Global economic upswing is fertile ground for metals
A cura di Etf Securities
The global economic environment, in the face of a US tightening cycle, is continuing to improve in both the developed and emerging world, while the earnings season is highlighting that corporates continue to beat expectations and grow earnings. Consequently corporate confidence and economic growth continue to grow which is helping turn around the pessimism that has plagued commodities since February. Two key issues stand in the way of significant further upside in commodities: how aggressive will the US Federal Reserve be? and to what extent will geopolitical issues upset recent improvements in global growth? These issues have led to gyrations in gold, conflicted by the threat of rising interest rates while seen as a safe haven when geopolitical issues escalate. We expect the FED to remain cautious in policy setting, particularly when inflation looks to have cooled off in the shorterterm. We continue to see growing demand for commodities at a time when there is a continued lack of investment, particularly in the mining industry, we therefore see industrial metals as the most attractive commodities subsector.
Polarised agricultural sector: softs rebound, while grains slump. Concerns over a crop destruction are lifting coffee prices, while cocoa prices appear to be forming a base, rebounding from extremely depressed levels. In contrast, rising global grain inventories, resulting from rising production are driving the prices lower.
Price momentum to continue with a potential catch-up for tin. While industrial metals rose 7% on average, lead, zinc and tin were the sector laggards. We see a potential for tin prices to catch up as the International Tin Research Institute forecasts a market deficit for the next five years combined with an increase in Chinese imports due to the tax relief provided to the Yunnan Tin Company, the largest tin-producing company in the country.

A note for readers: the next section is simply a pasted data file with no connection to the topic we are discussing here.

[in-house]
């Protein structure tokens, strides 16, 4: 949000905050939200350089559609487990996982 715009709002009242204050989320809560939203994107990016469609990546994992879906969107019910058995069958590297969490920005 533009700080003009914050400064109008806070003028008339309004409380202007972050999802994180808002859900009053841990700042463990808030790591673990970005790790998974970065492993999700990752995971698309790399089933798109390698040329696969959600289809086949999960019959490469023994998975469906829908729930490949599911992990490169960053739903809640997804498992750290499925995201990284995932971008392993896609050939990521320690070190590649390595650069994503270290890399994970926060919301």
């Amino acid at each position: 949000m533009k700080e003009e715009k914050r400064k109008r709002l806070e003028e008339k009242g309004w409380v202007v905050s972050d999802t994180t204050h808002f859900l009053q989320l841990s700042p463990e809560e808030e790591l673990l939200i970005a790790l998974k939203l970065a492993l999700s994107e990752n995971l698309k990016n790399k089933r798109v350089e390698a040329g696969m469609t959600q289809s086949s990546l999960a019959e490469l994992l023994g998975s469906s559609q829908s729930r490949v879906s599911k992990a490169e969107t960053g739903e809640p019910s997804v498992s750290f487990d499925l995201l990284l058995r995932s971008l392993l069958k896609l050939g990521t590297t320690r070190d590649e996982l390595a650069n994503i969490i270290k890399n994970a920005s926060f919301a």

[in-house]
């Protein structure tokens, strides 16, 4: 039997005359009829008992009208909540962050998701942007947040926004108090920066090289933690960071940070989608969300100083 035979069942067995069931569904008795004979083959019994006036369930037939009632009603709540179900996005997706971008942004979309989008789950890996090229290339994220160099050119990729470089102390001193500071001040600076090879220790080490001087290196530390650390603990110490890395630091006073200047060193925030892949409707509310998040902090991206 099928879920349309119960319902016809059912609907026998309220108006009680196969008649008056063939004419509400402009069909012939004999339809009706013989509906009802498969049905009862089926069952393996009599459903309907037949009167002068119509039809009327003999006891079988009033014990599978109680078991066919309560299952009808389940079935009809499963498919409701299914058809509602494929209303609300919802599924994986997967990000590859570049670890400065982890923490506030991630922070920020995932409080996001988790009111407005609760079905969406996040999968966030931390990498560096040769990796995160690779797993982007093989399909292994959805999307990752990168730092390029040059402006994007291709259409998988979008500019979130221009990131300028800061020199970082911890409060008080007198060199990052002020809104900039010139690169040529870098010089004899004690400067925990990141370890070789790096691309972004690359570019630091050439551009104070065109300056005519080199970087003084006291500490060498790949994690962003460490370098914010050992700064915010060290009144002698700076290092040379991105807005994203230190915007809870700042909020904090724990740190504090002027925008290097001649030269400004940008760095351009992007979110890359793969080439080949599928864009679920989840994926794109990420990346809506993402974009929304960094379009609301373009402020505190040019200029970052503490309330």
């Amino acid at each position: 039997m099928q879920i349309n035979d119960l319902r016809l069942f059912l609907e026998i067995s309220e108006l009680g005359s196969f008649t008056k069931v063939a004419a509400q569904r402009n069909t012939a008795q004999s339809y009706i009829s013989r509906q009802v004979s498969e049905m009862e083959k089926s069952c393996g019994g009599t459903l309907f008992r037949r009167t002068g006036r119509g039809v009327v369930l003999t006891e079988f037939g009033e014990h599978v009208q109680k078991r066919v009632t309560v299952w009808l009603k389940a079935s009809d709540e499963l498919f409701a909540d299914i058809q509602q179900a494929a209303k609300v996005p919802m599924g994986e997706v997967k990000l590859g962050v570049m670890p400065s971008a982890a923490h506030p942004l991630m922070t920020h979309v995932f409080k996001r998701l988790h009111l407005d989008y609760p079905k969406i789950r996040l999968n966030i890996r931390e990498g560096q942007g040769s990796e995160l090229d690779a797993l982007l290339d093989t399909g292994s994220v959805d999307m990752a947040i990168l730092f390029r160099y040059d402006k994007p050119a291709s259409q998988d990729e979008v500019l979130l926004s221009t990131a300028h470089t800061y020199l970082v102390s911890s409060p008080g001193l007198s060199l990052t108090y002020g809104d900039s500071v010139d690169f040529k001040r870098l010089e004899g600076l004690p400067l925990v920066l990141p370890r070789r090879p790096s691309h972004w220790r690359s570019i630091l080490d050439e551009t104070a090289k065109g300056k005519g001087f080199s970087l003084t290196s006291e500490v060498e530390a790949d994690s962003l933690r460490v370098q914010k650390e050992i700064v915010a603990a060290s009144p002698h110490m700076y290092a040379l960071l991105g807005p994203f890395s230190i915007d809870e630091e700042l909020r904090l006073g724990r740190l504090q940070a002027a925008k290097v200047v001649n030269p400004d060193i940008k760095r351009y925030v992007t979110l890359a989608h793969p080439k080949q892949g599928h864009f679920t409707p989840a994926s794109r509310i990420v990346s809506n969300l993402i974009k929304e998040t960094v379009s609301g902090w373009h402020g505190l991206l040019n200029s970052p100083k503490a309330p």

Oil continues to trade in a range. After touching US$53/bbl, oil is once again declining as OPEC appears unable to get its act together. Despite all the tough talk, even its largest member – Saudi Arabia – is no longer complying with the production cap. US$40/bbl is likely to remain a floor as US production will be scaled down if prices fall below this level.
The escalation of tension between the US and North Korea boosted safe haven assets. All precious metals posted strong positive returns for the month.
Agricolture Concerns over a crop destruction from borer beetles for Brazilian coffee plants is helping boost prices, amidst a drop in exports from the world’s largest coffee producer. According to CECAFE, the Brazilian Coffee Exporters Council, exports have dropped over 8% in the year to July 2017 compared with the prior year. Wheat was the worst performing agricultural commodity, dropping 18% to now be more in line with its recent historical price average. Despite US wheat supplies falling last month, global supply increased ‘significantly’ according to the US Department of Agriculture and putting an end to the steep surge in prices in recent months. Indeed, ending stocks have been increased for the 2017/18 crop season by the USDA, likely limiting any upside. The price of cocoa remains depressed, and although it has rebounded off the lows for 2017, remains beset by good growing conditions in West Africa, particularly because the seasonal Harmattan winds that cause significant damage in 2016 are mild in contrast this year. As a result, the International Cocoa Organization estimates a rise in global production of nearly 20%.